Pupil maturity has always been an interest of teachers, but usually refers to a studious, conscientious work ethic. However, after a period of lockdown and isolation, educators are more aware than ever how a pupil’s character and academic drive are distinctly separate concerns. Indeed, more are convinced it’s no longer a secondary, incidental focus but a primary facet of their job, and as much a part of a pupil’s education as their final grades.
Or is it even more important than that? Pupil wellbeing has deepened from nurturing well-rounded young people prepared ultimately to thrive as adults. As staff remain committed to helping them recover from another year of disruption, it’s more than reigniting their results and attainment. In fact, they come second this year — the 2021/22 UKI State of Technology in Education Report reveals social and emotional learning is the top strategic priority, according to 44% of educators.
So, what does this mean in practice for teachers’ day-to-day role, and how can you support your pupils?
Working on wellbeing
Whether or not your school has a dedicated pastoral support team, pupil wellbeing is central to a teacher’s job as you have the most direct, regular contact with pupils. You should therefore look to foster personal relationships with them, both to build trust and to understand how to tailor their lesson delivery and classroom experience to each individual.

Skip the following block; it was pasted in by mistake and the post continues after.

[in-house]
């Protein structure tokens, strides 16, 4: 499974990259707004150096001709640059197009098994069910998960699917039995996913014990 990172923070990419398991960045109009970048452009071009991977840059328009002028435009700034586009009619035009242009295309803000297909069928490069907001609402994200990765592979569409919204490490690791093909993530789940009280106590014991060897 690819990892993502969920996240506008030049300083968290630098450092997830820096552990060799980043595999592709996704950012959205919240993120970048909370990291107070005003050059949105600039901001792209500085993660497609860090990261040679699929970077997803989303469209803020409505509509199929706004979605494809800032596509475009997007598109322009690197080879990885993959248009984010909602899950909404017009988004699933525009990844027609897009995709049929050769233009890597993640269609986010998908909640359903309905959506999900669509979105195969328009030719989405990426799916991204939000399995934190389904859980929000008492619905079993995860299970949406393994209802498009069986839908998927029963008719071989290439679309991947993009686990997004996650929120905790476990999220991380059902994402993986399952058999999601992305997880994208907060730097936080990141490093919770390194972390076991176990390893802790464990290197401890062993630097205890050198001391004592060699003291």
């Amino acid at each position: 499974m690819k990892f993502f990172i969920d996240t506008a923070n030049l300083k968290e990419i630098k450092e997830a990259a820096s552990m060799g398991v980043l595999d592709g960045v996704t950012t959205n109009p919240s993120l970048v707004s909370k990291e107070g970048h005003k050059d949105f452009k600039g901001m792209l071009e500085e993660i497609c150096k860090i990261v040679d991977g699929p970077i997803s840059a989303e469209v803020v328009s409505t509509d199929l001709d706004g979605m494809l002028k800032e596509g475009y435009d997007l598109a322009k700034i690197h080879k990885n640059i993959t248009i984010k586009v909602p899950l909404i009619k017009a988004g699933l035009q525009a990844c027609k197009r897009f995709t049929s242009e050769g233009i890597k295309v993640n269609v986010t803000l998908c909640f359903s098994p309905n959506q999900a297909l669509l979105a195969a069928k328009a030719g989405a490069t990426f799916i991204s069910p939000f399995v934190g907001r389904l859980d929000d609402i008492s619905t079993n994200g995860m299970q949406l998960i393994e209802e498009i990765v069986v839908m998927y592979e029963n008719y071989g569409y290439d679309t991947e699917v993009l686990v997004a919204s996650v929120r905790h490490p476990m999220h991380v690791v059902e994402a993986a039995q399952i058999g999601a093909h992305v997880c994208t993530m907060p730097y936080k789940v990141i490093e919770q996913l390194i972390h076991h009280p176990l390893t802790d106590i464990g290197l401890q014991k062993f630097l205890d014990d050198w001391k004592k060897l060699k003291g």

““[A truly exceptional school is achieved by] putting the needs of the children first, being creative and innovative, keeping up-to-date with new teaching ideas, modelling to children via strong staff relationships”
— Teacher/Assistant/Deputy Head, Academy Primary, South East
We’ve recently seen just how differently pupils cope and learn — and the importance of a teacher as a mentor figure. By continuously developing this understanding, you’ll better know how to support pupils in any times of disruption or uncertainty, helping them become more resilient over time. But prioritising wellbeing isn’t only necessary for challenging times; it yields greater rewards in the classroom, with positive learning outcomes from pupils feeling more inspired and motivated.
Collaboration in the classroom
With teaching moving away from a reliance on lecture-style delivery, and wellbeing strategies coming to the fore, it’s time to explore different types of teaching and learning. Collaboration in the classroom is one of the most effective ways of fortifying pupil confidence, and collaborative learning also grows pupils’ social, interpersonal and communication skills. Over half of educators (54%) believe tech enables pupils to better learn these kinds of soft skills.
Interacting with each other can help replace feelings of loneliness with a sense of connection as pupils bond with you and their peers. It also empowers a sense of autonomy and ownership over their learning, viewing education less as imposed information to digest and more as a space where they can explore, find their strengths and work with others. As education advances from imparting knowledge by a single teacher, to being steered by pupils’ social-emotional needs, their independence increases.
How else is the role of teachers and education changing?
The 2021/22 UKI State of Technology in Education Report shares a full picture of how pupil needs are evolving, how staff are responding, and their predictions for the future. For insight backed by thousands of your peers, read the report now.
The State of Technology in Education Report 2021/22
Our latest report is here. Edtech trends, surprising stats and candid insights from thousands of educators. How many educators struggled to engage their students remotely?Read now